Can Large Fibroids Be Removed Laparoscopically?
Fibroids are noncancerous tumors in the uterine muscle. Though they may start small, they will grow over time. For many people with fibroids, the longer they wait to remove them, the fewer treatment options they have.
When patients with large fibroids seek surgical removal, doctors will often tell them minimally invasive or laparoscopic procedures are not possible due to the size of the fibroids. But research shows open surgery is not the only way to remove large fibroids.
Minimally Invasive Surgery for Large Fibroids
At The Center for Innovative GYN Care (CIGC), expert surgeons regularly perform two minimally invasive procedures: the fertility-preserving Laparoscopically Assisted Abdominal Myomectomy (LAAM®) and DualPortGYN®, a laparoscopic retroperitoneal hysterectomy. Both outpatient procedures involve only two small incisions, a week of recovery time on average and little to no scarring. Both are also effective for removing large fibroids.
Most surgeons opt for an open procedure because they can see the entire uterus and it’s easier to access fibroids, especially ones that are deeply embedded in the uterus. But when a skilled surgeon performs the LAAM or DualPortGYN techniques, the difference in size and number of fibroids removed is similar to the results of open procedures2 — without the need for a large incision and long recovery time.
Using these techniques, the surgeon can feel the fibroids through a 1.5-inch incision, ensuring every fibroid — even ones as large as a grapefruit or melon — is removed. Complete fibroid removal makes recurrence of fibroids less likely and, for those desiring fertility, a successful pregnancy more likely.
Fertility-Preserving Fibroid Removal
The only true cure for fibroids with no chance of them growing back is a hysterectomy. But women of childbearing age may opt for the LAAM procedure to remove fibroids while preserving their uterus.
A 2019 study from CIGC’s research team shows the LAAM technique is effective for removing large fibroid tumors while minimizing blood loss and lowering complication rates. Methods such as conventional laparoscopic myomectomy and robotic-assisted myomectomy are limited in the size and number of fibroids that can be removed, while open abdominal myomectomies are associated with total complication rates up to three times higher.
Using the LAAM approach, surgeons are able to take out the same average fibroid weight and same number of fibroids as they can using the open abdominal approach — without the associated higher complication rate and much longer recovery period.
The Cure for Large Fibroids
The definitive treatment for fibroids of any size is a hysterectomy. Removing the uterus prevents any fibroids present in the uterine muscle from growing back. Fibroids can add weight and size to the uterus, making it more difficult for surgeons to remove in a conventional laparoscopic hysterectomy.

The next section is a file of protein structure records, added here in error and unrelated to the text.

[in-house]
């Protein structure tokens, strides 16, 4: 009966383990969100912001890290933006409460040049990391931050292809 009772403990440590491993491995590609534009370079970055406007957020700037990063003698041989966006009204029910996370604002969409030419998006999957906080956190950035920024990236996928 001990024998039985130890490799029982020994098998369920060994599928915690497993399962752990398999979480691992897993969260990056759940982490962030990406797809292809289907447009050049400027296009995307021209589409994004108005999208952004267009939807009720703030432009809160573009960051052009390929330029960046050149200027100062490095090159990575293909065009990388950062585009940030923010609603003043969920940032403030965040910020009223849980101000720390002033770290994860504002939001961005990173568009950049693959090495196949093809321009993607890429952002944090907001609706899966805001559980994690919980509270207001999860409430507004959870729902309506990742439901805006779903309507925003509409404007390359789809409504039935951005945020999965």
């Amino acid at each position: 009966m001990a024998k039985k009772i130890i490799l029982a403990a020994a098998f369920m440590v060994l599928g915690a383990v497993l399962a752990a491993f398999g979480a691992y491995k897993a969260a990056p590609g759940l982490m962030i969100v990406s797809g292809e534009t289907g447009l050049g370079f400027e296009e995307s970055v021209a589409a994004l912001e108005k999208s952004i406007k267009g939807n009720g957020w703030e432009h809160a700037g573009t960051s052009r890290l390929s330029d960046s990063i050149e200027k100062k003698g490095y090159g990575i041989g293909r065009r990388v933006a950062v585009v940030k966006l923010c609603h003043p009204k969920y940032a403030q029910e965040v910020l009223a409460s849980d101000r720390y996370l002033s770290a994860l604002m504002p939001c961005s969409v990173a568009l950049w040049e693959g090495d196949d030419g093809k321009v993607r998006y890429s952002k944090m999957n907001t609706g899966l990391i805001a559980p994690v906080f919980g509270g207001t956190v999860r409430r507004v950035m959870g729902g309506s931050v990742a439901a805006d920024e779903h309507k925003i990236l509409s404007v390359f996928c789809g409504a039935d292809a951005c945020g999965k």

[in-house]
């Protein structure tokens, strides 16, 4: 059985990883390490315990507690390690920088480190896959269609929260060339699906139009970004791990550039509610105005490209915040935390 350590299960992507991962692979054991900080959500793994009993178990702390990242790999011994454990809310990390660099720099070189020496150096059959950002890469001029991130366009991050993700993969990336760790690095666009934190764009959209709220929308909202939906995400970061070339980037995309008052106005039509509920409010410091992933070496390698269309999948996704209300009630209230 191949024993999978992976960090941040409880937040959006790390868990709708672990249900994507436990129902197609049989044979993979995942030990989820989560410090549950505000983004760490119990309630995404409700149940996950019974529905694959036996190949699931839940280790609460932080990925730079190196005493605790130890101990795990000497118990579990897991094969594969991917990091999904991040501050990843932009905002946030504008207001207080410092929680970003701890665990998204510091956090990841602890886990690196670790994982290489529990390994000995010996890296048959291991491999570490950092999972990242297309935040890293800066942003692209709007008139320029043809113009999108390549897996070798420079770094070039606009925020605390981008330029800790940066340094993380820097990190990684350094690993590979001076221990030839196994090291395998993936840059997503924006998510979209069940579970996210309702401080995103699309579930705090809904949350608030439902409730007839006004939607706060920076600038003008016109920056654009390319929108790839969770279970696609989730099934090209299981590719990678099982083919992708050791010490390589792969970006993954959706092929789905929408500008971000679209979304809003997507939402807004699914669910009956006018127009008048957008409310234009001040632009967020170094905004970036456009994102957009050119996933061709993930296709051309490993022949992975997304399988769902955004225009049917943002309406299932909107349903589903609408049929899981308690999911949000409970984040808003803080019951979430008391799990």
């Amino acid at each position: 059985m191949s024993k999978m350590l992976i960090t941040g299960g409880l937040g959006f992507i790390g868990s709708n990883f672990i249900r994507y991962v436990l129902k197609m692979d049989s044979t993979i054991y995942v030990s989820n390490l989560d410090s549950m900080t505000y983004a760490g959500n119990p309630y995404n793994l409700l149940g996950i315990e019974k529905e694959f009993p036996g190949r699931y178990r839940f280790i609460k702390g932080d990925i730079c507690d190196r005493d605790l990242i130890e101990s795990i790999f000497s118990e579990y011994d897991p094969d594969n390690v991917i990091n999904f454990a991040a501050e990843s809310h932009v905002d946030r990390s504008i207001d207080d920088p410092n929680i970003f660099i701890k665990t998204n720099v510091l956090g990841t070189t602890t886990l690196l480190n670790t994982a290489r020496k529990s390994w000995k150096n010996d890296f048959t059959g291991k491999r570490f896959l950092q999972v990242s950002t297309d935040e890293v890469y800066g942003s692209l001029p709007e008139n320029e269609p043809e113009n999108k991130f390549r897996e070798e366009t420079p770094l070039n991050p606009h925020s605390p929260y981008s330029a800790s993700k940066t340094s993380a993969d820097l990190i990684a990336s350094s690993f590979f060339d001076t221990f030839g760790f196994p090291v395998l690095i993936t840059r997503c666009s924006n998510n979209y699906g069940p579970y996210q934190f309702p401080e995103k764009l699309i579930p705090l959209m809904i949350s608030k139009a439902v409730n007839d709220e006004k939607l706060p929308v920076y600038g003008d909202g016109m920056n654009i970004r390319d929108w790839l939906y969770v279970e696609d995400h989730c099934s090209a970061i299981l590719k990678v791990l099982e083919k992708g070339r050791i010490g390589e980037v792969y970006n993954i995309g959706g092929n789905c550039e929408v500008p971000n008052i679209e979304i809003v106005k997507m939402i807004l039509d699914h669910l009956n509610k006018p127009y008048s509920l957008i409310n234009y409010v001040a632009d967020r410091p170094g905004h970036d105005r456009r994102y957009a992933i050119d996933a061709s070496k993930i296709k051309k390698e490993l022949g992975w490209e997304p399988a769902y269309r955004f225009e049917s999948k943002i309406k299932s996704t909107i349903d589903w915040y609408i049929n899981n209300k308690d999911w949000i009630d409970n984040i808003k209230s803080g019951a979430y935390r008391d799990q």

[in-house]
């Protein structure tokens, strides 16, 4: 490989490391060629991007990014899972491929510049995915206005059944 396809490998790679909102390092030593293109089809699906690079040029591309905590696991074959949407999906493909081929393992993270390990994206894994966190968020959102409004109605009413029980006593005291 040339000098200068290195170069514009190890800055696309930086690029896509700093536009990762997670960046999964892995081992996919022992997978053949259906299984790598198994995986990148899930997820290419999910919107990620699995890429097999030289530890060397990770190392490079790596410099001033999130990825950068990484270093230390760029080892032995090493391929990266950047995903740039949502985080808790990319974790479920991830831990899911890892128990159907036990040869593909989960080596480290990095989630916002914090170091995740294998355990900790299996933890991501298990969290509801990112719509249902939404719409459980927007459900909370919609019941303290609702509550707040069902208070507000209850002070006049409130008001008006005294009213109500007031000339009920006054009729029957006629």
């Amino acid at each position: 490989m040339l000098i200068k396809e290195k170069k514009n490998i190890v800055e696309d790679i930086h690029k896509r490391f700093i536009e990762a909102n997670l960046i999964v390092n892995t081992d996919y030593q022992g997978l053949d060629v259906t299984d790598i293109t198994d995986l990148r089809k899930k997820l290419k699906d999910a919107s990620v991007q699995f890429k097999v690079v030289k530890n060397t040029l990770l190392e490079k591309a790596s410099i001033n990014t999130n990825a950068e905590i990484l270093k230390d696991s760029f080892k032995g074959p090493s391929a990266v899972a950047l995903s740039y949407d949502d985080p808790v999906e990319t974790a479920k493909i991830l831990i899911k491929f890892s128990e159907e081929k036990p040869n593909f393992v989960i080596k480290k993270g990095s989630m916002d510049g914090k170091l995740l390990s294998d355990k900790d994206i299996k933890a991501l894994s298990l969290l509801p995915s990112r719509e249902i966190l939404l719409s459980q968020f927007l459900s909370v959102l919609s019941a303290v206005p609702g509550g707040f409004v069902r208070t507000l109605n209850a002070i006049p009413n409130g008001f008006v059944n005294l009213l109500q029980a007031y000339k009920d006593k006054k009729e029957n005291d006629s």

The DualPortGYN technique allows a skilled surgeon to completely remove the uterus — along with fibroids of any size that are embedded in the uterine wall — through two small incisions. Through this minimally invasive technique, CIGC expert surgeons have removed uteri that weighed as much as 20 pounds because they were laden with large, heavy fibroids3.
A 2018 study1 that looked at uterine weight to find out if a heavier uterus was a risk factor for complications after hysterectomy surgery found the risk to be higher for open abdominal hysterectomies. Its authors concluded that patients — even those with a heavy uterus due to fibroids — who need a hysterectomy would benefit from a referral to an experienced surgeon who is qualified to perform the procedure laparoscopically.
While a major surgery like an open hysterectomy may take six to eight weeks to recover from, the DualPortGYN technique has patients back to their regular routines in an average of one to two weeks.
The New Gold Standard of Fibroid Treatment
Based on the data showing the efficacy of removing large fibroids through CIGC’s innovative techniques, it is not only possible to remove large fibroids laparoscopically — it’s the new gold standard.
Interested in learning more about treatment for large fibroids? Contact our patient care team to find out if you’re a candidate for CIGC’s laparoscopic surgery techniques.
- Louie M, Strassle PD, Moulder JK, Dizon AM, Schiff LD, Carey ET. Uterine weight and complications after abdominal, laparoscopic, and vaginal hysterectomy. Am J Obstet Gynecol. 2018;219(5):480.e1-480.e8. doi:10.1016/j.ajog.2018.06.015
- MacKoul P, Baxi R, Danilyants N, van der Does LQ, Haworth LR, Kazi N. Laparoscopic-assisted myomectomy with bilateral uterine artery occlusion/ligation. J Minim Invasive Gynecol. 2019;26(5):856-864. doi:10.1016/j.jmig.2018.08.016
- MacKoul P, Danilyants N, Baxi R, van der Does L, Haworth L. Laparoscopic hysterectomy outcomes: Hospital vs Ambulatory Surgery Center. JSLS. 2019;23(1):e2018.00076. doi:10.4293/JSLS.2018.00076